Is Your Name Important? - page 5

For starters, I will reveal that I am an African-American female with a very common anglicized first and last name. I am also friendly with a small handful of nurse managers, staff development personnel, and others who have at... Read More

  1. 0
    I have a brilliant unique name. I was the only one in my school however its now become really common. My full name however is completely unique and my patients always comment on it.
    I do think though some names have negative connotations and alot of people when picking up a application may have pre existing thoughts about a person before meeting them.

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  2. 0
    This is an interesting article, my first name is exotic (to quote the males) depending on their age you get a different reaction. However, as I think about, my Dad worked in a latin country when he was a young man and I have always wondered who "she was". Now as I am looking for a job, you have me thinking do the DON's think I am latino? My last name is very english who knows.
  3. 1
    I haven't read all of the posts, sorry.
    As a hiring manager the name itself on the resume has had zero influence in my decision making. I don't expect that it will in the future.
    DeLanaHarvickWannabe likes this.
  4. 2
    I have a very ethnic first name (Shaquitta). I started going by my middle name, Nicole, after I graduated college just because of possible discrimination. I never had a complex about it until college because it's actually a common name back home. I can recall one day during the first week of my biochemistry class my professor asking me my name. I told her and she followed up by asking me my middle name. Then, she responded, "Oh, you need to go by S. Nicole" in front of the entire class.

    It's kind of disturbing that I've conducted research at GA Tech and Emory and graduated Phi Beta Kappa, but still may be overlooked just because my name is too hard to pronounce or the "ghetto" stigma attached to it.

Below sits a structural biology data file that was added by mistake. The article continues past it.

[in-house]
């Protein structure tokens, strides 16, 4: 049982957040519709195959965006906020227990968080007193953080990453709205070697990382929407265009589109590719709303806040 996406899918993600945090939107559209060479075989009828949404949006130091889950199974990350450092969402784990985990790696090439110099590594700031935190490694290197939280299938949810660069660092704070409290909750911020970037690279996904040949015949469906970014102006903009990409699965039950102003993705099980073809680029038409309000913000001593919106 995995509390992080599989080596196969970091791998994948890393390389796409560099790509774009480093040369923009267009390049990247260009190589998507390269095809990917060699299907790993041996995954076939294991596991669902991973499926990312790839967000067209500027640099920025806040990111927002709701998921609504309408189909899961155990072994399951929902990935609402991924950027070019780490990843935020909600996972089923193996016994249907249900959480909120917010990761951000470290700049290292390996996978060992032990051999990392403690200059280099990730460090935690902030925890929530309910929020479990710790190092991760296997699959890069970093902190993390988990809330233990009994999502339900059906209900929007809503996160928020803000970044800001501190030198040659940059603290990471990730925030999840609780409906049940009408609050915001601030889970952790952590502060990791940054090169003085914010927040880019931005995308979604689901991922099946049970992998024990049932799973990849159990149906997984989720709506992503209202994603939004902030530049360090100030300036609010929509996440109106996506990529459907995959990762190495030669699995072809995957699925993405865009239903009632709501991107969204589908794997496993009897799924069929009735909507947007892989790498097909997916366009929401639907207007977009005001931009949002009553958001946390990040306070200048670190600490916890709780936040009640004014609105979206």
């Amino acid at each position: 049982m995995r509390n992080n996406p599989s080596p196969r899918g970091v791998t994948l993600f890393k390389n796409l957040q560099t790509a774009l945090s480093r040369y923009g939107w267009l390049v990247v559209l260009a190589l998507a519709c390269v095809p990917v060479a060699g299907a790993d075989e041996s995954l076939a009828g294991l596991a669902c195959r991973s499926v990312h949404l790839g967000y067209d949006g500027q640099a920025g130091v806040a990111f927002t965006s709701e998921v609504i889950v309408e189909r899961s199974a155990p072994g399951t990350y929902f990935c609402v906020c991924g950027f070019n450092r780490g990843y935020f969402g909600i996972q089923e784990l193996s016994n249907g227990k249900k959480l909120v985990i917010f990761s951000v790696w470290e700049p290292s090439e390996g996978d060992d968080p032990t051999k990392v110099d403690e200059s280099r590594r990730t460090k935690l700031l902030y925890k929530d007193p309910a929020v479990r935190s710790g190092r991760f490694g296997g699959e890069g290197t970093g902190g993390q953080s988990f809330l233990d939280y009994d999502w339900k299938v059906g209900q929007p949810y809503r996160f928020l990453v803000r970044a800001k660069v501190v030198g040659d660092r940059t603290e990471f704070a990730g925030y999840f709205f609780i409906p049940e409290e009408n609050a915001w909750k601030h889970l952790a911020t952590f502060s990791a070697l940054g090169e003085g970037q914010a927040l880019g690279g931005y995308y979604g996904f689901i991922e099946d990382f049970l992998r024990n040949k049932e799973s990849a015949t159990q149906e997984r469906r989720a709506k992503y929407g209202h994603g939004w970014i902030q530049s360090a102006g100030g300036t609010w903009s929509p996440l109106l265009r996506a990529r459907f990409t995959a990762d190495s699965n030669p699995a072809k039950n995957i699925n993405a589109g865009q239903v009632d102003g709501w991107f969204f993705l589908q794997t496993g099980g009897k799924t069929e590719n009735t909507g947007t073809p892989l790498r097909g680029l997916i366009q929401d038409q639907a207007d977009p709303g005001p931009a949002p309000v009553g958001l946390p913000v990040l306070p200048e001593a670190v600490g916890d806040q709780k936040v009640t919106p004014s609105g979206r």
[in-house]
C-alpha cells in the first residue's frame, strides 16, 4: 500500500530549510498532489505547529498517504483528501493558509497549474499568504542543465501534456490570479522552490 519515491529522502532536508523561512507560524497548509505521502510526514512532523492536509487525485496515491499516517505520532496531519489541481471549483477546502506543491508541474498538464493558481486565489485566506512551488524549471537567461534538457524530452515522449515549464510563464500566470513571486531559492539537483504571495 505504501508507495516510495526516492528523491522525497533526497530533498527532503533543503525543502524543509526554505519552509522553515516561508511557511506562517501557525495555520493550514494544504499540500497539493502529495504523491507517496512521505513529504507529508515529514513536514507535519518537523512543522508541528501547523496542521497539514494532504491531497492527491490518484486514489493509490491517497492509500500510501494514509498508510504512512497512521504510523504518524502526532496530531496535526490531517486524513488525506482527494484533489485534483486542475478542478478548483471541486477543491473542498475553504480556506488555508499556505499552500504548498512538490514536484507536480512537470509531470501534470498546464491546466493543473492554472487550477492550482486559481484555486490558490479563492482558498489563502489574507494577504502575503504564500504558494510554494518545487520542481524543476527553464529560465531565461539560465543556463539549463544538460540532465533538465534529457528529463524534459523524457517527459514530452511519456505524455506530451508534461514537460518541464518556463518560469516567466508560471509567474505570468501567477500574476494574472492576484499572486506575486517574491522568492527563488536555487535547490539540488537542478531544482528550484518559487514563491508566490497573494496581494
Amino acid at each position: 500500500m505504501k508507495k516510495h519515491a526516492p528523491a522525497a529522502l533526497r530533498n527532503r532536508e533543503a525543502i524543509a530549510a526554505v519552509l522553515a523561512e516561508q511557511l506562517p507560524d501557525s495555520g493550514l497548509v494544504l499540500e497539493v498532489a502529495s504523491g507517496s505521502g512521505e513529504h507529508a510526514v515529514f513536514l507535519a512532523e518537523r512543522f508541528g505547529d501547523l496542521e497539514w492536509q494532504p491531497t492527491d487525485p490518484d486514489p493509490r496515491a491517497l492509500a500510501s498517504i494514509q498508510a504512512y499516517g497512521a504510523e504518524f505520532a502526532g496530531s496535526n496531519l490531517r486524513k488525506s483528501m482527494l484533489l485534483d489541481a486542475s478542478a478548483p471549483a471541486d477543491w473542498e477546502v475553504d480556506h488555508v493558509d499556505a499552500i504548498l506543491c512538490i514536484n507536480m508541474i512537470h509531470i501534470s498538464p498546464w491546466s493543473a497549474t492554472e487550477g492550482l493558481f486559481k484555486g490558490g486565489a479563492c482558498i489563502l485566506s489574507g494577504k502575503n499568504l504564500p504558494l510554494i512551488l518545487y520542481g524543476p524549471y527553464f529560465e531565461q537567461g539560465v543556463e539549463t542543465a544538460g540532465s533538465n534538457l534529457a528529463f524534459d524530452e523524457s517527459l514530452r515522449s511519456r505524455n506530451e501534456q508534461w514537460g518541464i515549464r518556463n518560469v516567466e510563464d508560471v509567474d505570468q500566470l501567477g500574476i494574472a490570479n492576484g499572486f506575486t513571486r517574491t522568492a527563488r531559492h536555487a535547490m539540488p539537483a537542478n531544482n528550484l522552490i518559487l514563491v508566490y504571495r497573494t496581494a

sharpeimom and tewdles like this.
  5. 0
    As someone who has reviewed many resumes in the past, I can't honestly say how much names influenced my decisions on which calls to make. I can say, definitely, that spelling and the ability to express oneself in writing was the biggest factor.

    I was in a unique position, for awhile (non-healthcare setting) to have a period of such critical staffing needs that I was able to use an excellent head-hunter for temps - several of which I was able to hire after they worked with me for several weeks. As a result, I ended up with a small team of very diverse and really incredible people. It was a great lesson that a difficult to pronounce name, or an accent, is nothing to be afraid of. I still miss that team.

    There was a case, where a very unique and foreign name led to an immediate job offer. My boss forwarded an emailed she received from a woman that was responding to a job posting. I immediately recognized the name (a couple years later) as someone that had temped for me in the past and told her to extend an offer - I didn't need to interview her.
  6. 0
    My first name is traditional I was the only one in my class through school with it. Now my last name is a totally different story... maiden name was common and easy to pronounce (a brand of pickles) my married name is of Aztec origin and Ive become accustomed to going my my.last initial as people wont attempt to pronounce it
  7. 1
    I don't believe in naming bias. Sure the first time I hear or read the name Tequila, or Qal'Liquia, or Enid, my first impression, my honest first reaction. would be, gosh what an odd, or unusual, or old fashioned name. That person must be _________ (fill in the blank).

    I am sure if I was given some psycho/social study I would show a bias. If I was asked.....what is your impression of someone named so and so.

    However within a few minutes of talking to or reading about said person my impression would fade away. "Enid is a young vibrant 21 year old.......Tequila got her MSN from UCLA....."etc.

    Everyone has a first impression, initial bias, over anything and everything that is new to them. I think it is part of situational awareness and a survival instinct.
    footballstar likes this.
  8. 2
    My friend wanted to name her baby cinnamin, and call her cin for short. Her husband did not go for it.
    Trilldayz,RN BSN and Tina, RN like this.
  9. 0
    Aside from hiring those with unique names, it is important to make sure that they spell a name correctly. I have a common name that has a unique spelling, and when someone has seen it 20 times, and still spells it incorrectly, that drives me crazy. It's rude, disrespectful, and shows how little they pay attention.
  10. 0
    Quote from elprup
    My friend wanted to name her baby cinnamin, and call her cin for short. Her husband did not go for it.
    There are a couple of nurses who work in our ER named Cinnamon. I almost laughed when they told me their name.

    Then there was Twinkles from the Detroit News who tried to sell me a subscription.

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